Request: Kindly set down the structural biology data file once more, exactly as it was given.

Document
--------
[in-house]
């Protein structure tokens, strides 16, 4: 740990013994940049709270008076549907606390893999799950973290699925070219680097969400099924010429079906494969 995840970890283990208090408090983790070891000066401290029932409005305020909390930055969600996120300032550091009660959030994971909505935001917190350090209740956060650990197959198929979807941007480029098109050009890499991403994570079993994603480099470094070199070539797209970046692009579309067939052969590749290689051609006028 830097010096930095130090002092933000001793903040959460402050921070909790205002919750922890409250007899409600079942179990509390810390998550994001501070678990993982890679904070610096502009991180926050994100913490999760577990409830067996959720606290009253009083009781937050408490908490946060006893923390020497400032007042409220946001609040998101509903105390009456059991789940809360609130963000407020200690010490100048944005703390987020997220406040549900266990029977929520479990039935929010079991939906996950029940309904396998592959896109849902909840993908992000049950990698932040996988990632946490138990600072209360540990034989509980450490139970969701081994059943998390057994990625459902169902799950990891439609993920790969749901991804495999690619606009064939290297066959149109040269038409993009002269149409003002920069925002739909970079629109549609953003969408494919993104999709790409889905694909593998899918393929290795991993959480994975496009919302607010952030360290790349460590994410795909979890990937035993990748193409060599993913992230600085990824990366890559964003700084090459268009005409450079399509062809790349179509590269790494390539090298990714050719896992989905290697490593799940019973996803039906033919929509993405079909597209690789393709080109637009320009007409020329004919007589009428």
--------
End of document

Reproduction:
[in-house]
């Protein structure tokens, strides 16, 4: 740990013994940049709270008076549907606390893999799950973290699925070219680097969400099924010429079906494969 995840970890283990208090408090983790070891000066401290029932409005305020909390930055969600996120300032550091009660959030994971909505935001917190350090209740956060650990197959198929979807941007480029098109050009890499991403994570079993994603480099470094070199070539797209970046692009579309067939052969590749290689051609006028 830097010096930095130090002092933000001793903040959460402050921070909790205002919750922890409250007899409600079942179990509390810390998550994001501070678990993982890679904070610096502009991180926050994100913490999760577990409830067996959720606290009253009083009781937050408490908490946060006893923390020497400032007042409220946001609040998101509903105390009456059991789940809360609130963000407020200690010490100048944005703390987020997220406040549900266990029977929520479990039935929010079991939906996950029940309904396998592959896109849902909840993908992000049950990698932040996988990632946490138990600072209360540990034989509980450490139970969701081994059943998390057994990625459902169902799950990891439609993920790969749901991804495999690619606009064939290297066959149109040269038409993009002269149409003002920069925002739909970079629109549609953003969408494919993104999709790409889905694909593998899918393929290795991993959480994975496009919302607010952030360290790349460590994410795909979890990937035993990748193409060599993913992230600085990824990366890559964003700084090459268009005409450079399509062809790349179509590269790494390539090298990714050719896992989905290697490593799940019973996803039906033919929509993405079909597209690789393709080109637009320009007409020329004919007589009428």